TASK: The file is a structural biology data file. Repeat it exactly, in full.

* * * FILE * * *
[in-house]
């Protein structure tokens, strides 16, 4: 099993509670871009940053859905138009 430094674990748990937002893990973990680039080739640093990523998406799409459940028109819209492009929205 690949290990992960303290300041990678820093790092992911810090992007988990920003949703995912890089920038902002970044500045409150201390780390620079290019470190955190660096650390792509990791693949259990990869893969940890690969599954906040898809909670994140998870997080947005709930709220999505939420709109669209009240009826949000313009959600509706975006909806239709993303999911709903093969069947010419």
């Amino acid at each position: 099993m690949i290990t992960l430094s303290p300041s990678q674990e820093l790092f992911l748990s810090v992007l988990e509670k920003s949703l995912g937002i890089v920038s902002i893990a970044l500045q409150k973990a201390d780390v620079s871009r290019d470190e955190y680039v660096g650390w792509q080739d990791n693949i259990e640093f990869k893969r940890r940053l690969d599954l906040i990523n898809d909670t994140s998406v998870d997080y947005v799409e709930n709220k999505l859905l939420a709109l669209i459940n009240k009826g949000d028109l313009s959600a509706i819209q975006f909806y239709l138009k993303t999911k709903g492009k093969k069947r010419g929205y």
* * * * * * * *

[in-house]
């Protein structure tokens, strides 16, 4: 099993509670871009940053859905138009 430094674990748990937002893990973990680039080739640093990523998406799409459940028109819209492009929205 690949290990992960303290300041990678820093790092992911810090992007988990920003949703995912890089920038902002970044500045409150201390780390620079290019470190955190660096650390792509990791693949259990990869893969940890690969599954906040898809909670994140998870997080947005709930709220999505939420709109669209009240009826949000313009959600509706975006909806239709993303999911709903093969069947010419």
């Amino acid at each position: 099993m690949i290990t992960l430094s303290p300041s990678q674990e820093l790092f992911l748990s810090v992007l988990e509670k920003s949703l995912g937002i890089v920038s902002i893990a970044l500045q409150k973990a201390d780390v620079s871009r290019d470190e955190y680039v660096g650390w792509q080739d990791n693949i259990e640093f990869k893969r940890r940053l690969d599954l906040i990523n898809d909670t994140s998406v998870d997080y947005v799409e709930n709220k999505l859905l939420a709109l669209i459940n009240k009826g949000d028109l313009s959600a509706i819209q975006f909806y239709l138009k993303t999911k709903g492009k093969k069947r010419g929205y």